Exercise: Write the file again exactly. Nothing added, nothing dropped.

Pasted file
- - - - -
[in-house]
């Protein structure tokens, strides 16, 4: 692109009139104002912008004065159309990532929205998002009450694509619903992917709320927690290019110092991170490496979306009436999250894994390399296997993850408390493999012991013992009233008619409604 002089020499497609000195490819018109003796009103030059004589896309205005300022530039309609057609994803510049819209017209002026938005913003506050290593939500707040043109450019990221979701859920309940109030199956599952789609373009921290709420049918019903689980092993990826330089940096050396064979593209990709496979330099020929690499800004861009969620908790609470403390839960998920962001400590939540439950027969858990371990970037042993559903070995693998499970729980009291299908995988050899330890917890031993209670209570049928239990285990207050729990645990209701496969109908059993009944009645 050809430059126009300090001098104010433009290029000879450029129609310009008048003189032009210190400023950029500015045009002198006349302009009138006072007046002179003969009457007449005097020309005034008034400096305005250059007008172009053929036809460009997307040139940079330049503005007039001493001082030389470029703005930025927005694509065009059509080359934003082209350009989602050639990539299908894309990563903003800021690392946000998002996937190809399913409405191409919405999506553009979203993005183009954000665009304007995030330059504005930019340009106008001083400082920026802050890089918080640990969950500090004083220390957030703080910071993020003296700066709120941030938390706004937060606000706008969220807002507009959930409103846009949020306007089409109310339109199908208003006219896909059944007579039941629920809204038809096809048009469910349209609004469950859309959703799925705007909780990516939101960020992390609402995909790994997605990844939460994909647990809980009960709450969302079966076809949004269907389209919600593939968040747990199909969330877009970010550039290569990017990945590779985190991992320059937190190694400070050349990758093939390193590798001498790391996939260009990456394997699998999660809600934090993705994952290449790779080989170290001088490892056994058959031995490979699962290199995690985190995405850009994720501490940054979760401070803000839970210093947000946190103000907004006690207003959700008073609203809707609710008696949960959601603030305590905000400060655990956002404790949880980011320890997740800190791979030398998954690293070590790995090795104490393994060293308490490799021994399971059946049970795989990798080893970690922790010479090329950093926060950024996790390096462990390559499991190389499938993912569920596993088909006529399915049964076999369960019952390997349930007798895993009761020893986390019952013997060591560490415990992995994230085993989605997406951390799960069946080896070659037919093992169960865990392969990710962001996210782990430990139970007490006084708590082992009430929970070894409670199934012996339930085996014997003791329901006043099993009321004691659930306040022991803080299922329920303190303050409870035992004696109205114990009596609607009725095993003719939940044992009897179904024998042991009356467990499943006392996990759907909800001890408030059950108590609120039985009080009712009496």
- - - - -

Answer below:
[in-house]
């Protein structure tokens, strides 16, 4: 692109009139104002912008004065159309990532929205998002009450694509619903992917709320927690290019110092991170490496979306009436999250894994390399296997993850408390493999012991013992009233008619409604 002089020499497609000195490819018109003796009103030059004589896309205005300022530039309609057609994803510049819209017209002026938005913003506050290593939500707040043109450019990221979701859920309940109030199956599952789609373009921290709420049918019903689980092993990826330089940096050396064979593209990709496979330099020929690499800004861009969620908790609470403390839960998920962001400590939540439950027969858990371990970037042993559903070995693998499970729980009291299908995988050899330890917890031993209670209570049928239990285990207050729990645990209701496969109908059993009944009645 050809430059126009300090001098104010433009290029000879450029129609310009008048003189032009210190400023950029500015045009002198006349302009009138006072007046002179003969009457007449005097020309005034008034400096305005250059007008172009053929036809460009997307040139940079330049503005007039001493001082030389470029703005930025927005694509065009059509080359934003082209350009989602050639990539299908894309990563903003800021690392946000998002996937190809399913409405191409919405999506553009979203993005183009954000665009304007995030330059504005930019340009106008001083400082920026802050890089918080640990969950500090004083220390957030703080910071993020003296700066709120941030938390706004937060606000706008969220807002507009959930409103846009949020306007089409109310339109199908208003006219896909059944007579039941629920809204038809096809048009469910349209609004469950859309959703799925705007909780990516939101960020992390609402995909790994997605990844939460994909647990809980009960709450969302079966076809949004269907389209919600593939968040747990199909969330877009970010550039290569990017990945590779985190991992320059937190190694400070050349990758093939390193590798001498790391996939260009990456394997699998999660809600934090993705994952290449790779080989170290001088490892056994058959031995490979699962290199995690985190995405850009994720501490940054979760401070803000839970210093947000946190103000907004006690207003959700008073609203809707609710008696949960959601603030305590905000400060655990956002404790949880980011320890997740800190791979030398998954690293070590790995090795104490393994060293308490490799021994399971059946049970795989990798080893970690922790010479090329950093926060950024996790390096462990390559499991190389499938993912569920596993088909006529399915049964076999369960019952390997349930007798895993009761020893986390019952013997060591560490415990992995994230085993989605997406951390799960069946080896070659037919093992169960865990392969990710962001996210782990430990139970007490006084708590082992009430929970070894409670199934012996339930085996014997003791329901006043099993009321004691659930306040022991803080299922329920303190303050409870035992004696109205114990009596609607009725095993003719939940044992009897179904024998042991009356467990499943006392996990759907909800001890408030059950108590609120039985009080009712009496």